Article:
Bring out the paintbrushes.
With a score of 362.60, sophomore Brittany Viola became the third Miami women’s diver to win an NCAA Championship Saturday evening at the 2008 NCAA Division I Women’s Swimming and Diving Championships at Ohio State University’s McCorkle Aquatic Pavilion.
“I got out of the water and looked up to see my name go to the top and then looked at coach and my family,” Viola said. “Getting the title was huge and just great because I worked so hard this year. I put my heart into it and had a goal in mind since September.”
In accordance with Hurricanes tradition, Viola’s face will be painted on the wall of the UC’s pool deck. Her image will join those of divers like Wendy Williams and Greg Louganis.
Her winning score was the highest since 2005 when Indiana’s Cassandra Cardinell received a mark of 501.45.
After a seventh place finish in the one-meter finals Thursday and 37th in the three-meter finals Friday, which caused her to miss the cut in the event, Viola set her sights on her strongest event: the 10-meter platform.
Viola finished 15.40 points better than Stanford freshman Margaret Hostage, who saved her best dive, an 81.60, for last, though it wasn’t enough and brought her total count to 347.20. Hostage never scored below a 60 on any of her dives.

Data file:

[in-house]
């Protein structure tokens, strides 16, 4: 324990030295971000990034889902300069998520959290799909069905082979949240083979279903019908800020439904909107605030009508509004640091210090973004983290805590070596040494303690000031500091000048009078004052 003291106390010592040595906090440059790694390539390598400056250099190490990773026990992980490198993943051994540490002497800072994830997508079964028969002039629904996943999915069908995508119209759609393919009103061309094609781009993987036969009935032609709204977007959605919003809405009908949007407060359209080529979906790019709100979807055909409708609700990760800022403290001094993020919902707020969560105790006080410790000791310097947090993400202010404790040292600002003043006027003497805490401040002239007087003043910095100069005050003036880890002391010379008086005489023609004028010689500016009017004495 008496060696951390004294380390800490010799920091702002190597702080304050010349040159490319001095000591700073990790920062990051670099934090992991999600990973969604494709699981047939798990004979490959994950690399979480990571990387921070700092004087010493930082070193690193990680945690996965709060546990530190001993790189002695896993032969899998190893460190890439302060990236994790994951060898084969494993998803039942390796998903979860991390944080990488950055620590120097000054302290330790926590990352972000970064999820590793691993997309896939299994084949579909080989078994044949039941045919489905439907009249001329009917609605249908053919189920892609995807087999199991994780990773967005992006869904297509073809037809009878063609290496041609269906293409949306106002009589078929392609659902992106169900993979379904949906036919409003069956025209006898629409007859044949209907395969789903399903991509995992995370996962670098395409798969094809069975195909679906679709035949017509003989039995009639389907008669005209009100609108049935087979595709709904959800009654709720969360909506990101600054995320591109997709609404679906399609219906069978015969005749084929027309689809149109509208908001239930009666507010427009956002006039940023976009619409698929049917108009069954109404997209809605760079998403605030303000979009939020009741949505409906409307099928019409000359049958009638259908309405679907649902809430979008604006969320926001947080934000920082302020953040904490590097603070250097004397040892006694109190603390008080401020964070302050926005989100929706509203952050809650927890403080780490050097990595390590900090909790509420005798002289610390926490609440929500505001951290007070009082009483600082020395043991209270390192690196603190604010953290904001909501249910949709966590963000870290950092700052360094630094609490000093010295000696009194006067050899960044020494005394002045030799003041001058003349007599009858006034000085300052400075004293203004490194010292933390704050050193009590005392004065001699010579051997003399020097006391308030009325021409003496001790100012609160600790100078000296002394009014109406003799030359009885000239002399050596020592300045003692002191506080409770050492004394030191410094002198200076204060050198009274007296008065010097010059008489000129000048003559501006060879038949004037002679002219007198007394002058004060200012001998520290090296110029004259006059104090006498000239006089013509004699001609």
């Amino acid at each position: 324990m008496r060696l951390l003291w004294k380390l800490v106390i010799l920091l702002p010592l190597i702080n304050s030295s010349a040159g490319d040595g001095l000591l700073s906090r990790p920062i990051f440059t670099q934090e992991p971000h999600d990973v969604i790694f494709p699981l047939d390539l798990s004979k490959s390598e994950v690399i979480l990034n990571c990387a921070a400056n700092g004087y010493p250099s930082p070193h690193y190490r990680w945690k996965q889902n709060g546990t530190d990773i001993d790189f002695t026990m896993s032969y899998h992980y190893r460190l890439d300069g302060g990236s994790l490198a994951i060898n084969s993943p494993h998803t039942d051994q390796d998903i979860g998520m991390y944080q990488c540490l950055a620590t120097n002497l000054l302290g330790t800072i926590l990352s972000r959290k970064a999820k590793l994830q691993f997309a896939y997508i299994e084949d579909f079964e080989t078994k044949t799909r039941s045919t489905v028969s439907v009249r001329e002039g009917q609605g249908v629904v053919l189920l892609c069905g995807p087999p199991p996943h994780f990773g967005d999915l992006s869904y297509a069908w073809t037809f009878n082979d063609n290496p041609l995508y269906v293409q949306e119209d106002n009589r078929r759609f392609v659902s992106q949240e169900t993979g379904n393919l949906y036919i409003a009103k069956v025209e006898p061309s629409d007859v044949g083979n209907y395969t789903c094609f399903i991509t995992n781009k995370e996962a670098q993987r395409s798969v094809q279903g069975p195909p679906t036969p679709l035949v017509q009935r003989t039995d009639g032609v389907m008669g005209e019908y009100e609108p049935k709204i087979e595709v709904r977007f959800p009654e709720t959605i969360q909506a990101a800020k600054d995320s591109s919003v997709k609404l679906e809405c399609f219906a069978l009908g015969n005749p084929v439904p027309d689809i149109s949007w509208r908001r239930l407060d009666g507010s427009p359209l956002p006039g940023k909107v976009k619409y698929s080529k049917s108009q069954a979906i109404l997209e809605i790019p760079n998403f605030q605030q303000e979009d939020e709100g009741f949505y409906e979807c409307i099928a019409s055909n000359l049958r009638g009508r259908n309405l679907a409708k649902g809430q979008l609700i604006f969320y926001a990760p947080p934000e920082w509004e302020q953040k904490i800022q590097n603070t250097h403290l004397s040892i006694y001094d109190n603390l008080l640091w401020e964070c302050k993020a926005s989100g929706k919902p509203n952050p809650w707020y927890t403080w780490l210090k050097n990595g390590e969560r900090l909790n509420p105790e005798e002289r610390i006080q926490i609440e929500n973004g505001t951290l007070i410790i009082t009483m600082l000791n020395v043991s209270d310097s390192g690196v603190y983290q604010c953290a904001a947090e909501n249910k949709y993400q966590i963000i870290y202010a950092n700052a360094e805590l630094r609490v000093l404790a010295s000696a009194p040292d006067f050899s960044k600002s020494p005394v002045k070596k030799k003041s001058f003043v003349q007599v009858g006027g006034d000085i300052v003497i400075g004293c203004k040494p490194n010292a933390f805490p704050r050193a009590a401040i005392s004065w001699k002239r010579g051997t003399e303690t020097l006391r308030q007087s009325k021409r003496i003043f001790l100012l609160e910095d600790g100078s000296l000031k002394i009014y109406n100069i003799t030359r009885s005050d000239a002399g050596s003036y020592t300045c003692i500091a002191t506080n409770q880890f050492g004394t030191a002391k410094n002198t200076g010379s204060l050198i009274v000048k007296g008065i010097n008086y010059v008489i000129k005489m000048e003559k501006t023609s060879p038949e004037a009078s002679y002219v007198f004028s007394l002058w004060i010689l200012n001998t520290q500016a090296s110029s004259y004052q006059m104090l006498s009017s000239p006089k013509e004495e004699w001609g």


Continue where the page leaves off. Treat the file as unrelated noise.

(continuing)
Opening the finals with a 63, Viola came back to score an 86.40, the highest of the night, and 81.60 in successive dives. Her fourth dive – her lowest at 58 – didn’t stop her as she ended with a solid 73.60 to secure the title. Viola came in first in the preliminary round as well.
She first earned All-American status last year as a freshman with her sixth place finish at the 2007 platform finals and she earned it again Thursday by placing seventh in the one-meter springboard.
On Monday it was announced that Viola earned NCAA Diver of the Year honors along with Ohio State junior Chelsea Davis and Hawaii sophomore Emma Friesen.
Viola’s victory gives Miami its 25th diving title in the school’s history. The last female championship came in 2000, when Jenny Keim won in the same event. Keim also won the three-meter springboard title in 1999. Olympic medalist Wendy Williams’ victory in the 1999 platform event was the first of now four championships on the women’s side.
“We were both ecstatic because it was one of our goals,” head coach Randy Ableman said. “She works so hard. In my mind she’s the best girl in the country at the 10-meter platform and she came through in the clutch. She did everything right.”
Christina De Nicola may be contacted at firstname.lastname@example.org.